asked the Chief Secretary to the Lord Lieutenant of Ireland, Whether, considering the peaceable condition of the county of Louth, as evidenced by the calendar of prisoners and the charges of the going Judges of Assize and Chairmen of Quarter Sessions, both as regards offences against person and against property, and the statements of the Chairman of Quarter Sessions, in June last, at Dundalk, who, addressing the Grand Jury, said that—
and at the Summer Assizes for the county of Louth, of Mr. Justice Andrews, who, in charging the Grand Jury, said—"As far as I can hear, the county has been in a very quiet state since my last visit;"
and Sir John Robinson, foreman of the Grand Jury, who, on the same occasion, in presenting white gloves to the going Judge, said—"I Find that there are no Bills to go before you at the present Assizes, while only yesterday the County Court Judge concluded his sittings, and I understood he had only one case to go before him. Under these circumstances, I am very happy to tender you my sincere congratulations on the peaceful and orderly state of your county;"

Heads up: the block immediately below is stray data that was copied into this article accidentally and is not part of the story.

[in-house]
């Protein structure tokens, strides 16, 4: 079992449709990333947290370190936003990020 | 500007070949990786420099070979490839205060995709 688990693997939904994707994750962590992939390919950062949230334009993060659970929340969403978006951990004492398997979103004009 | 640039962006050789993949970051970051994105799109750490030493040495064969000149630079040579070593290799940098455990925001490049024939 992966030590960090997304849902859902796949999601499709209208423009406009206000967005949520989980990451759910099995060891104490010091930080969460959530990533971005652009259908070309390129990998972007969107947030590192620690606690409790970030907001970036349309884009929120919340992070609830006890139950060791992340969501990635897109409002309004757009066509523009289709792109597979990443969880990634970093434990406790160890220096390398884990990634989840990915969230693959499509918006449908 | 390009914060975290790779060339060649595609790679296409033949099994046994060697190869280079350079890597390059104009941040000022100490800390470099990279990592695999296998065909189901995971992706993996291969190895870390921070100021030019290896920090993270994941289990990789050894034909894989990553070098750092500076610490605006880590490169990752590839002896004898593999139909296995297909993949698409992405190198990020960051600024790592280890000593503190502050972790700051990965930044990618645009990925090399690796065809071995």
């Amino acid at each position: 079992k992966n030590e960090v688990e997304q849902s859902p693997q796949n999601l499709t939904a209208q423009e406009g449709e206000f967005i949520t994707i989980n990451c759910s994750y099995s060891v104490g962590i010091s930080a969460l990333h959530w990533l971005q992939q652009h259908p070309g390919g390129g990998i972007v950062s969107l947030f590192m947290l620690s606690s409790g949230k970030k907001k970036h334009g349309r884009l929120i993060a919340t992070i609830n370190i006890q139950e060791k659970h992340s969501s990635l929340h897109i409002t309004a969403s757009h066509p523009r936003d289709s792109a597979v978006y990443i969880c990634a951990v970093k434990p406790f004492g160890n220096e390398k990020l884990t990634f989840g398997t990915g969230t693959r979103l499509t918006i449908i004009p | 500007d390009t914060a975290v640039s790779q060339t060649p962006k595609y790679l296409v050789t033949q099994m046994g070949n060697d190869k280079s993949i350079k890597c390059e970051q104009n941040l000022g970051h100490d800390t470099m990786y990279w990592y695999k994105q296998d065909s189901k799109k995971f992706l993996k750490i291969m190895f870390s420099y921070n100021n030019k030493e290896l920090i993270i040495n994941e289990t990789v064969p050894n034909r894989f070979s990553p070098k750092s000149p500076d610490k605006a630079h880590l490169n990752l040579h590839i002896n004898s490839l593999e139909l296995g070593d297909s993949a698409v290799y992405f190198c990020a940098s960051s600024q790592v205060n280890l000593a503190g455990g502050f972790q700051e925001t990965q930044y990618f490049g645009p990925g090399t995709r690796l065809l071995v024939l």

and of Mr. Justice Andrews, who, in accepting the white gloves, said—"It was a happy state of affairs that nothing had occurred to mar the peace and quietness that prevailed in the county of Louth;"
and, whether, in view of these circumstances, he is prepared to remove the Proclamation of the county of Louth and the county of the town of Drogheda?"It was very gratifying to him to accept those white gloves, as an emblem of the peaceable state of the county, upon which he had taken the opportunity of congratulating them, and, through them, the community at large;"
I answered this Question the other day, and have nothing further to add.